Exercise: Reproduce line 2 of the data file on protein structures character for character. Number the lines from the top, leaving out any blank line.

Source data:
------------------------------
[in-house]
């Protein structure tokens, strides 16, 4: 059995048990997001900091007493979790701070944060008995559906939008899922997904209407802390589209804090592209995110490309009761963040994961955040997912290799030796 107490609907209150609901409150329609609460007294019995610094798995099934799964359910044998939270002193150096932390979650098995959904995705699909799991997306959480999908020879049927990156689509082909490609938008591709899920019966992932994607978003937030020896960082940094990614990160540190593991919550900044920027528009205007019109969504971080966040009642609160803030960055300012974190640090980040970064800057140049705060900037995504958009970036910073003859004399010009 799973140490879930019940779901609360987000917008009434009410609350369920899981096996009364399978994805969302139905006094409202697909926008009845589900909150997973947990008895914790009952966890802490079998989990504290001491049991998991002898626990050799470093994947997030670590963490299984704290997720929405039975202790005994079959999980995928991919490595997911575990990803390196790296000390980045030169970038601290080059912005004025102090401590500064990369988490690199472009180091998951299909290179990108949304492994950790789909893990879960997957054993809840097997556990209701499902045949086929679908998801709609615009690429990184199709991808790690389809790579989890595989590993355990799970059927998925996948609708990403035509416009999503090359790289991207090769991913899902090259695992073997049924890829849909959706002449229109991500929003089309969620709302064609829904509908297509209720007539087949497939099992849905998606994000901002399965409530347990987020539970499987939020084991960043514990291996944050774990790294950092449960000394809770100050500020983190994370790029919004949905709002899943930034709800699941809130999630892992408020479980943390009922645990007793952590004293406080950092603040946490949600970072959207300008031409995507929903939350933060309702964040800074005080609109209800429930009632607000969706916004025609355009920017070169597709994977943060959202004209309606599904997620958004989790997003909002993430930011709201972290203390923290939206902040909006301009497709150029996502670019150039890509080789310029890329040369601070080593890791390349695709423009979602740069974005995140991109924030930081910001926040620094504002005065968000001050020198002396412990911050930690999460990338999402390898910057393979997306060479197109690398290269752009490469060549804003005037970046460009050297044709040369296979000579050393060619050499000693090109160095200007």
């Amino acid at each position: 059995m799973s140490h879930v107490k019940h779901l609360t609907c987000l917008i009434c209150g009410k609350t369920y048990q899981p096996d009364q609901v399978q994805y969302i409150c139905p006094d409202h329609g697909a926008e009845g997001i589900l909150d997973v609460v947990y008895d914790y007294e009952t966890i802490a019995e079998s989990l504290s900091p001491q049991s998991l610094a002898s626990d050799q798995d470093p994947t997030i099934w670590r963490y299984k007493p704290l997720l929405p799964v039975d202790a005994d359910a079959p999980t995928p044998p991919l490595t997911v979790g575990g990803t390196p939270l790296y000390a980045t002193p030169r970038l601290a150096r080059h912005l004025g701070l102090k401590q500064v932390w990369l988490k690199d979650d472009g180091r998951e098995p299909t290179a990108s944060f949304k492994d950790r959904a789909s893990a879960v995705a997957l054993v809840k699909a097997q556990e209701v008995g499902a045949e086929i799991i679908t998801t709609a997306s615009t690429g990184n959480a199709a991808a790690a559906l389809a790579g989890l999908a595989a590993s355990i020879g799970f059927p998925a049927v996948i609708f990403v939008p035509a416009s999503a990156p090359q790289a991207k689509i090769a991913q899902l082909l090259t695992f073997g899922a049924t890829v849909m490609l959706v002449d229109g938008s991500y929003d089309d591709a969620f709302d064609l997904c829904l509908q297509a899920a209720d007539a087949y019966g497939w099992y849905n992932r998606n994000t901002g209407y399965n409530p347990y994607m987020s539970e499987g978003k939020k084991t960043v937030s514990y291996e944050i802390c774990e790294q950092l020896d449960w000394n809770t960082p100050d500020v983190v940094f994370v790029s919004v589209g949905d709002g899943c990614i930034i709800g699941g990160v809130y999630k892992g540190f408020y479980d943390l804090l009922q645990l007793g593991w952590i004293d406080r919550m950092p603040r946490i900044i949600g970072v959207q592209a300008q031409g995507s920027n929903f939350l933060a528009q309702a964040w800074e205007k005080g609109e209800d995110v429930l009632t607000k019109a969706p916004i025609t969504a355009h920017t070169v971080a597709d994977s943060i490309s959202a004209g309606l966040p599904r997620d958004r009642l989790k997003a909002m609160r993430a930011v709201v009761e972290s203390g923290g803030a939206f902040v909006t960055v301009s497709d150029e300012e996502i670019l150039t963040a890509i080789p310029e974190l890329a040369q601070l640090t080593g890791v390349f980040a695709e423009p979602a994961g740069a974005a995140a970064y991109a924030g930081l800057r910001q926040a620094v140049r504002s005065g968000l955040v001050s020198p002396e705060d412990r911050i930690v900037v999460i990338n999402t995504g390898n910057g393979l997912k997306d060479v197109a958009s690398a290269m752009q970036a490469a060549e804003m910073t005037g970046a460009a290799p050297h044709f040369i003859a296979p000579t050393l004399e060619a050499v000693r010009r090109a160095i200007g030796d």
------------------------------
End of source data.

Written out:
């Protein structure tokens, strides 16, 4: 059995048990997001900091007493979790701070944060008995559906939008899922997904209407802390589209804090592209995110490309009761963040994961955040997912290799030796 107490609907209150609901409150329609609460007294019995610094798995099934799964359910044998939270002193150096932390979650098995959904995705699909799991997306959480999908020879049927990156689509082909490609938008591709899920019966992932994607978003937030020896960082940094990614990160540190593991919550900044920027528009205007019109969504971080966040009642609160803030960055300012974190640090980040970064800057140049705060900037995504958009970036910073003859004399010009 799973140490879930019940779901609360987000917008009434009410609350369920899981096996009364399978994805969302139905006094409202697909926008009845589900909150997973947990008895914790009952966890802490079998989990504290001491049991998991002898626990050799470093994947997030670590963490299984704290997720929405039975202790005994079959999980995928991919490595997911575990990803390196790296000390980045030169970038601290080059912005004025102090401590500064990369988490690199472009180091998951299909290179990108949304492994950790789909893990879960997957054993809840097997556990209701499902045949086929679908998801709609615009690429990184199709991808790690389809790579989890595989590993355990799970059927998925996948609708990403035509416009999503090359790289991207090769991913899902090259695992073997049924890829849909959706002449229109991500929003089309969620709302064609829904509908297509209720007539087949497939099992849905998606994000901002399965409530347990987020539970499987939020084991960043514990291996944050774990790294950092449960000394809770100050500020983190994370790029919004949905709002899943930034709800699941809130999630892992408020479980943390009922645990007793952590004293406080950092603040946490949600970072959207300008031409995507929903939350933060309702964040800074005080609109209800429930009632607000969706916004025609355009920017070169597709994977943060959202004209309606599904997620958004989790997003909002993430930011709201972290203390923290939206902040909006301009497709150029996502670019150039890509080789310029890329040369601070080593890791390349695709423009979602740069974005995140991109924030930081910001926040620094504002005065968000001050020198002396412990911050930690999460990338999402390898910057393979997306060479197109690398290269752009490469060549804003005037970046460009050297044709040369296979000579050393060619050499000693090109160095200007």